1. Elderberry (Sambucus nigra)
Elderberry is one of the easiest and most versatile shrubs to grow in your herb garden. For the best fruit production, try to plant at least two different varieties together.
They grow well in either full or part sunny locations and make a perfect backdrop for your shorter tea garden plants.
Brew Herbal Tea – use either dried or ripe elderberries that have been boiled in water. And prepare to harvest some botanical benefits. The berries are rich in highly bioactive antioxidants which support the immune system. They could help soothe inflammation, lessen stress, and help protect your heart.
2. Peppermint (Mentha piperita)
Peppermint tea is the most consumed throughout the world. Peppermint oil from the leaves contain high amounts of menthol which give the tea its strong, sharp, minty and cooling taste. Peppermint tea is said to be good for increasing alertness, enhancing mood, improving memory, helping people sleep, improving bad breath, boosting the immune system, and helping with symptoms of a common cold.”
Plant your mint in pots if you want to contain them, in the ground and they run away altogether! Mints are vigorous perennials that prefer moist but well-drained sites in full to partial sunny conditions. Mint comes in so many different flavours, get ones you like; pineapple, chocolate; #DarkRomance is inspired by this mint, lime, etc.
3. Lavender, the plant for peace (Lavandula angustifolia)
Lavender tea is made from flower buds that grow on long, upright, purple flower spikes. The bring colour and fragrance to your herbal tea garden.
We have a liberal helping of this in our Earl Grey tea blend #EarlontheMoor Drinking lavender tea may improve your mood and have a general calming effect. It may also improve sleep quality and skin health.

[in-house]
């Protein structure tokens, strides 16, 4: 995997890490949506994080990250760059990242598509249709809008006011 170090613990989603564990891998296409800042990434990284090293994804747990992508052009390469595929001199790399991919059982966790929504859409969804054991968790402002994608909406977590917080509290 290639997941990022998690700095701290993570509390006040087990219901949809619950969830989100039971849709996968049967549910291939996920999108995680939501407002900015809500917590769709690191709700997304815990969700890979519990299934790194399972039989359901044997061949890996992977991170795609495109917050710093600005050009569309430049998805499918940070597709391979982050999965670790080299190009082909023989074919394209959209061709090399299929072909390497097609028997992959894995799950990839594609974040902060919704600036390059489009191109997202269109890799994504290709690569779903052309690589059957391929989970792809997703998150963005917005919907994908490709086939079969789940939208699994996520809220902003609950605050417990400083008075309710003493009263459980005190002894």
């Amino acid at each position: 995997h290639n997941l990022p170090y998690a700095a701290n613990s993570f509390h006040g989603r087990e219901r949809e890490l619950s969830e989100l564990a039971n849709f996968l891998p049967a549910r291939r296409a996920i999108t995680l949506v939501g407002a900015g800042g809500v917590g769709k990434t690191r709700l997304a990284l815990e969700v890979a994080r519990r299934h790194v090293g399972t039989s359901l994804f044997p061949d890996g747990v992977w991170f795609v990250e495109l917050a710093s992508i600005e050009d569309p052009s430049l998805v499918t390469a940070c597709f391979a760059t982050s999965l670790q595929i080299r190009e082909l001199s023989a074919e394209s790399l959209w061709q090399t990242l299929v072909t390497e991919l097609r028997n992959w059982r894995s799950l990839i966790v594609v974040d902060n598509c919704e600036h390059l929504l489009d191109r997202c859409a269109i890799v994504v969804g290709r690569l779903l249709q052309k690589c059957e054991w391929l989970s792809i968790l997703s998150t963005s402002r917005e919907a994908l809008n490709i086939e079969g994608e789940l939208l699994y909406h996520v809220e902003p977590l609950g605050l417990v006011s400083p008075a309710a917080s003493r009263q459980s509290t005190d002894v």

4. German Chamomile (Matricaria recutita) and Roman Chamomile (Matricaria nobile)
Classic chamomile tea is made from dried flowers of either species, it’s long been used as a traditional folk remedy for a wide range of health issues. Particularly it tends to be a tea-of-choice when it comes to winding down.
German chamomile is an annual and must be planted every year. It grows one to two feet in most any type of soil that is well-drained. Roman chamomile, on the other hand, is a perennial hardy. This low growing chamomile will look its best when grown between flagstones or along pathways.
Brew Herbal Tea – pluck the flowers just after they bloom and dry them in the sun for 2/3 hours. Store in an airtight container and 1 heaped teaspoon per person when you are ready to wind down.
5. Rose Petal/Rose Hip Tea
Timelessly beautiful roses can definitely be the center piece of a herbal tea garden. Select varieties of roses for flower fragrance and large rose hips.
Harvested buds, petals, and hips add a tasty floral fragrance and tangy flavour when added either alone or with other loose tea combinations.
6. Holy Basil – Queen of Herbs(Ocimum tenuiflorum)
Holy basil has is another member of the mint family that’s closely related to culinary basil. Clearly, though, it has a powerful reputation and major medicinal properties.
Holy Basil has been used for centuries to cure symptoms of many diseases and ailments; asthma, bronchitis, colds, congestion, coughs and flu. It is said to promote a healthy response to stress, promote longevity, and nourish the mind. Inhaling the steam from a fresh cup of tea may help clear sinuses.
7. Spearmint (Mentha spicata)
Spearmint contains less menthol than peppermint, it tends to be sweeter and milder with many of the same benefits of peppermint. Spearmint also has a running habit and is best contained and managed in the garden.”
8. Bee Balm (Monarda didyma)
Its got high thymol content—a strong antiseptic also found in thyme—bee balm is traditionally used for a variety of ailments including colds, flu, upper respiratory problems, fevers, and used topically for wounds. The species Monarda didyma is a beautiful garden perennial that attracts bees, hence the name, as well as other pollinators.